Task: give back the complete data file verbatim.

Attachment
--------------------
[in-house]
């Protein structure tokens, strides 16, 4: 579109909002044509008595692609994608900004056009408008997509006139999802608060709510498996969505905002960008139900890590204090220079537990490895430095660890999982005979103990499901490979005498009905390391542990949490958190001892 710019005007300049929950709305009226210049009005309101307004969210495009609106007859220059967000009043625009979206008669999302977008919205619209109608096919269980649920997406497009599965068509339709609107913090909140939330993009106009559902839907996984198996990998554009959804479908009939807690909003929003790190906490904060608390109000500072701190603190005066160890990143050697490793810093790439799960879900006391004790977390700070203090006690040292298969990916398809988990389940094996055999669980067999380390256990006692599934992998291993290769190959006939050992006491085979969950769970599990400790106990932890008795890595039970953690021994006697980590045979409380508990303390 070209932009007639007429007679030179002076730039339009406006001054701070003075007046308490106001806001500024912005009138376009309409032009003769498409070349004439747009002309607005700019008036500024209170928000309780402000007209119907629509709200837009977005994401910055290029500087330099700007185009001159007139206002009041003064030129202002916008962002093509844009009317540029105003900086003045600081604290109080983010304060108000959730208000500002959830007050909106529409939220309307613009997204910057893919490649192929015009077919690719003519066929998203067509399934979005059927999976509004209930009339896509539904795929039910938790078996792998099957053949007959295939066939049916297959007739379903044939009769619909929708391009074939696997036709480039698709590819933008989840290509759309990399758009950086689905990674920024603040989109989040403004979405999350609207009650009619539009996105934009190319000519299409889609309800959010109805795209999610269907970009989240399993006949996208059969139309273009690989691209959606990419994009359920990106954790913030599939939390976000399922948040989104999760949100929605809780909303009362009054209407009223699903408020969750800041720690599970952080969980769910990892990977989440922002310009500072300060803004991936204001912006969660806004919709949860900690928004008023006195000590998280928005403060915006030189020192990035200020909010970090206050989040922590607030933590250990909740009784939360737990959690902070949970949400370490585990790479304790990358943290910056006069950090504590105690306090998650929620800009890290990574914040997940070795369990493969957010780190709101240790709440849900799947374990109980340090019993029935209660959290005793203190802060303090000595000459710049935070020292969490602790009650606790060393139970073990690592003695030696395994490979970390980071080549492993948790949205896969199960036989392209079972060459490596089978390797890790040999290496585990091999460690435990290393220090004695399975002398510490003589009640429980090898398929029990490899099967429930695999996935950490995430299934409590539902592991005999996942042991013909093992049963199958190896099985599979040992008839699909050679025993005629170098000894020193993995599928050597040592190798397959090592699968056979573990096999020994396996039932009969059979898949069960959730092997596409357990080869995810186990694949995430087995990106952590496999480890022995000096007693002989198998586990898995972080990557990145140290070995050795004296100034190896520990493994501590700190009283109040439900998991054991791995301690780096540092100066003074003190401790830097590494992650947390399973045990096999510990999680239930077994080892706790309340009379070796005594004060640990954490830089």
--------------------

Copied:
[in-house]
């Protein structure tokens, strides 16, 4: 579109909002044509008595692609994608900004056009408008997509006139999802608060709510498996969505905002960008139900890590204090220079537990490895430095660890999982005979103990499901490979005498009905390391542990949490958190001892 710019005007300049929950709305009226210049009005309101307004969210495009609106007859220059967000009043625009979206008669999302977008919205619209109608096919269980649920997406497009599965068509339709609107913090909140939330993009106009559902839907996984198996990998554009959804479908009939807690909003929003790190906490904060608390109000500072701190603190005066160890990143050697490793810093790439799960879900006391004790977390700070203090006690040292298969990916398809988990389940094996055999669980067999380390256990006692599934992998291993290769190959006939050992006491085979969950769970599990400790106990932890008795890595039970953690021994006697980590045979409380508990303390 070209932009007639007429007679030179002076730039339009406006001054701070003075007046308490106001806001500024912005009138376009309409032009003769498409070349004439747009002309607005700019008036500024209170928000309780402000007209119907629509709200837009977005994401910055290029500087330099700007185009001159007139206002009041003064030129202002916008962002093509844009009317540029105003900086003045600081604290109080983010304060108000959730208000500002959830007050909106529409939220309307613009997204910057893919490649192929015009077919690719003519066929998203067509399934979005059927999976509004209930009339896509539904795929039910938790078996792998099957053949007959295939066939049916297959007739379903044939009769619909929708391009074939696997036709480039698709590819933008989840290509759309990399758009950086689905990674920024603040989109989040403004979405999350609207009650009619539009996105934009190319000519299409889609309800959010109805795209999610269907970009989240399993006949996208059969139309273009690989691209959606990419994009359920990106954790913030599939939390976000399922948040989104999760949100929605809780909303009362009054209407009223699903408020969750800041720690599970952080969980769910990892990977989440922002310009500072300060803004991936204001912006969660806004919709949860900690928004008023006195000590998280928005403060915006030189020192990035200020909010970090206050989040922590607030933590250990909740009784939360737990959690902070949970949400370490585990790479304790990358943290910056006069950090504590105690306090998650929620800009890290990574914040997940070795369990493969957010780190709101240790709440849900799947374990109980340090019993029935209660959290005793203190802060303090000595000459710049935070020292969490602790009650606790060393139970073990690592003695030696395994490979970390980071080549492993948790949205896969199960036989392209079972060459490596089978390797890790040999290496585990091999460690435990290393220090004695399975002398510490003589009640429980090898398929029990490899099967429930695999996935950490995430299934409590539902592991005999996942042991013909093992049963199958190896099985599979040992008839699909050679025993005629170098000894020193993995599928050597040592190798397959090592699968056979573990096999020994396996039932009969059979898949069960959730092997596409357990080869995810186990694949995430087995990106952590496999480890022995000096007693002989198998586990898995972080990557990145140290070995050795004296100034190896520990493994501590700190009283109040439900998991054991791995301690780096540092100066003074003190401790830097590494992650947390399973045990096999510990999680239930077994080892706790309340009379070796005594004060640990954490830089």